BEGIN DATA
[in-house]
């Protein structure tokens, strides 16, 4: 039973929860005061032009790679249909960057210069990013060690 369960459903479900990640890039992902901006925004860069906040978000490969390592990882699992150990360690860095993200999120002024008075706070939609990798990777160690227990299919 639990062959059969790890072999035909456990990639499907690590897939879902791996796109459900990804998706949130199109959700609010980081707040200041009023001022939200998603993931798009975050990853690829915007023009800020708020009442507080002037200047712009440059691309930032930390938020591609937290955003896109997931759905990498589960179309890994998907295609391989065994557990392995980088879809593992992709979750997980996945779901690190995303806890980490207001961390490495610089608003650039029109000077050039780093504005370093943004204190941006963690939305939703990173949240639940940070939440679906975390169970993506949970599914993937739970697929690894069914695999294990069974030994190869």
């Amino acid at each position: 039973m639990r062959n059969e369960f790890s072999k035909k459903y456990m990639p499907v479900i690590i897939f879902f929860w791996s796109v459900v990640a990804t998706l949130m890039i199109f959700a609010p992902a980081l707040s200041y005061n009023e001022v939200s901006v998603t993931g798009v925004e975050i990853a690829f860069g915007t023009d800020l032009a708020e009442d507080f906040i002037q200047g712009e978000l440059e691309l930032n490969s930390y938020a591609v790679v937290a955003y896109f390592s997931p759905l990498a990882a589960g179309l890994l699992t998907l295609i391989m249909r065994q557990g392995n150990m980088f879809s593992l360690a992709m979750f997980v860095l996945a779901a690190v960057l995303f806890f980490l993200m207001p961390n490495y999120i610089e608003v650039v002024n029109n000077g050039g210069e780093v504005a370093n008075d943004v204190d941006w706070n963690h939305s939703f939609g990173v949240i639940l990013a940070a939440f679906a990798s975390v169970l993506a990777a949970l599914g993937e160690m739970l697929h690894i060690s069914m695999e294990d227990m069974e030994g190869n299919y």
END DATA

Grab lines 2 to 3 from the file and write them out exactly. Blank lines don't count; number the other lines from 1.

């Protein structure tokens, strides 16, 4: 039973929860005061032009790679249909960057210069990013060690 369960459903479900990640890039992902901006925004860069906040978000490969390592990882699992150990360690860095993200999120002024008075706070939609990798990777160690227990299919 639990062959059969790890072999035909456990990639499907690590897939879902791996796109459900990804998706949130199109959700609010980081707040200041009023001022939200998603993931798009975050990853690829915007023009800020708020009442507080002037200047712009440059691309930032930390938020591609937290955003896109997931759905990498589960179309890994998907295609391989065994557990392995980088879809593992992709979750997980996945779901690190995303806890980490207001961390490495610089608003650039029109000077050039780093504005370093943004204190941006963690939305939703990173949240639940940070939440679906975390169970993506949970599914993937739970697929690894069914695999294990069974030994190869």
């Amino acid at each position: 039973m639990r062959n059969e369960f790890s072999k035909k459903y456990m990639p499907v479900i690590i897939f879902f929860w791996s796109v459900v990640a990804t998706l949130m890039i199109f959700a609010p992902a980081l707040s200041y005061n009023e001022v939200s901006v998603t993931g798009v925004e975050i990853a690829f860069g915007t023009d800020l032009a708020e009442d507080f906040i002037q200047g712009e978000l440059e691309l930032n490969s930390y938020a591609v790679v937290a955003y896109f390592s997931p759905l990498a990882a589960g179309l890994l699992t998907l295609i391989m249909r065994q557990g392995n150990m980088f879809s593992l360690a992709m979750f997980v860095l996945a779901a690190v960057l995303f806890f980490l993200m207001p961390n490495y999120i610089e608003v650039v002024n029109n000077g050039g210069e780093v504005a370093n008075d943004v204190d941006w706070n963690h939305s939703f939609g990173v949240i639940l990013a940070a939440f679906a990798s975390v169970l993506a990777a949970l599914g993937e160690m739970l697929h690894i060690s069914m695999e294990d227990m069974e030994g190869n299919y």